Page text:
Not everyone knows how to laugh. Cultured persons know how to laugh calmly; the fools laugh raucously. We find in the Book of Wisdom the following sentence: The fool raises his voice when he laughs.
Laughter is inconvenient when it manifests itself in the presence of dishonest or deceitful acts, a licentious word, a dubious pun or turn of phrase, or a censurable gesture. A person of good education does not give his approval by laughter or a smile to that which is contrary to good customs. On the contrary, he veils his face with a look of disapproval or repulsion, and retires from the company.
No one should laugh at the defects of others, be they physical or moral, nor should he contrive traps to make the ingenuous and simple the subject of laughter. It would be very censurable for a child to make fun of the deformities of a person, to ridicule a retarded person or a man with disabilities.
Forced laughter, that is, laughing without sufficient motive, is proper to fools and buffoons. There is also yellow laughter, made reluctantly, pretending enjoyment when one is really displeased. Such laughter is insincere and should also be avoided.
The grimace is an exterior deformation and movement of the features of the face. When some persons sing or discuss with vehemence, they make unconscious grimaces, wrinkling the forehead, goggling the eyes, contorting the nose, the mouth, and the face muscles as if they felt a violent pain. Some scholars when they write place the tip of the tongue outside the mouth and squint one eye. Certain grimaces express mockery, others signify scorn, yet others, stupefaction. Some persons are accustomed to accompany everything they say or do with grimaces of varied expressions of the features. Even more, they imitate and ridicule other persons, exaggerating their characteristics.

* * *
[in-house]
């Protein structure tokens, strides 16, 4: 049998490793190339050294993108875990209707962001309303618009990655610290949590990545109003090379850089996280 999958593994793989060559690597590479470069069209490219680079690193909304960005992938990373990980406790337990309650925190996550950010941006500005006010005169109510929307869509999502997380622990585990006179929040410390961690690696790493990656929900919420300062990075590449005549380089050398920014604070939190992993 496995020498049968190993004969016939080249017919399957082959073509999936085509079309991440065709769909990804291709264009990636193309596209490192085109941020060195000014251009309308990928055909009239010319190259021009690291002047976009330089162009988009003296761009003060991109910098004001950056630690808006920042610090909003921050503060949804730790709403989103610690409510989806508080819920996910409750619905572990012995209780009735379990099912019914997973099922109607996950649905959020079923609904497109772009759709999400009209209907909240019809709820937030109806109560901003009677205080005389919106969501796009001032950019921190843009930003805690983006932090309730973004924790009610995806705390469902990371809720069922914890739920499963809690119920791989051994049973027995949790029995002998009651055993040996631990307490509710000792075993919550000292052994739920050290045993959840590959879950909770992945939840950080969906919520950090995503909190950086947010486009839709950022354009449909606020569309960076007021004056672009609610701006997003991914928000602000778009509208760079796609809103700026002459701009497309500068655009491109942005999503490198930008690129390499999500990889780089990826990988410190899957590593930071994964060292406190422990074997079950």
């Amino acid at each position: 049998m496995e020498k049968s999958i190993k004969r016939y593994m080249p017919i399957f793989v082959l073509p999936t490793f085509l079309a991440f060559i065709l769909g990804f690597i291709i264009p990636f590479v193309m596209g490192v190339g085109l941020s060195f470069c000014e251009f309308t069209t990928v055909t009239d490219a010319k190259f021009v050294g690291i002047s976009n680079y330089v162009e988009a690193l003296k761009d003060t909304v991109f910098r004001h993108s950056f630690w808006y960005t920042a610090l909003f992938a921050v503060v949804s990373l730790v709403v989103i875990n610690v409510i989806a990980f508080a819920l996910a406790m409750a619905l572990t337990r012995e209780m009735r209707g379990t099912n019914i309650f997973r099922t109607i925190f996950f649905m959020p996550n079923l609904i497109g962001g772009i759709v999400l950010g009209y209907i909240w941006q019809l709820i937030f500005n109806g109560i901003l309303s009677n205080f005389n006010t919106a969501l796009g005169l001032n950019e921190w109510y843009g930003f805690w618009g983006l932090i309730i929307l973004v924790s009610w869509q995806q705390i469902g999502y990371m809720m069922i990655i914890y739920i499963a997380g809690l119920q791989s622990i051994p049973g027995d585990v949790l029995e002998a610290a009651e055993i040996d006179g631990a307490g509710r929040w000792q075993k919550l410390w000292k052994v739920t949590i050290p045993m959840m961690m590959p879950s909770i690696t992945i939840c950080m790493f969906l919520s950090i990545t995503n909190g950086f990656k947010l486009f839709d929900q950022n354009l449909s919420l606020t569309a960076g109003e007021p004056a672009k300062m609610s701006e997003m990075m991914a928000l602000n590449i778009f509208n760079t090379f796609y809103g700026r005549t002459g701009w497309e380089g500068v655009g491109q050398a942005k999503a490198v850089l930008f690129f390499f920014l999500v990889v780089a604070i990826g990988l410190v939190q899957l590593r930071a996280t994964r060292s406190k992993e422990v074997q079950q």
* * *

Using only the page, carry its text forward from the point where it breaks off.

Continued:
Unseemly grimaces and riotous behavior common at football games
All this should be rigorously avoided.
The caricature is the sketched grimace. It consists of representing in cartoon fashion the salient defects or abnormalities of the features of a person, while conserving fundamental features so that the sketch is recognizable.
When referring to imaginary personages, the caricature is a comic art that ridicules defects and vices. However, when it reproduces the essential and deformed features of a known person, it constitutes a grave fault against charity, because it invites the mockery and ridicule of one’s neighbor, and robs him of the good name to which every man has the right.
It is not proper or comical to sketch caricatures of teachers or classmates in order to amuse friends.
A serene face represents a noble soul
The smile of St. John Bosco attracted young and old
One who has a natural, refined smile has at his disposition a powerful arm for the good. The smile of the virtuous man conquers us for the good, just as the sarcastic smile of the impious man can harm others.
St. John Bosco is presented as the most amiable of men, his smile and open gaze capable of attracting and influencing both the young and old. But there is no trace of intemperance in that smile. It is impossible to imagine this man, whose every act was turned to moving his neighbor to the love of God, bursting out in strident, raucous laughter.
St. Therese of Lisieux passed through this exile strewing her sweet smiles everywhere. She smiled to those who desired good for her and to the indifferent. She smiled because in all persons she saw Jesus, to whom she smiled continually.
Related Topics of Interest
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The Eyes and the Gaze
Order in the Professional Life
Order and the Spirit of Order
How to Sit, Stand, Walk
Four Ways to Discern a Man's Soul by His Appearance
The Eyes Are the Mirror of the Soul
The Face Reveals the Heart of the Man
Dressing Well - Vanity or Virtue?
St. Isidore of Seville on the Importance of Being Dignified in Manner
Four Ways to Discern a Man's Soul by His Appearance
Tradition, Stagnation and Progress
R-CR in the Tendencies, Ideas and Facts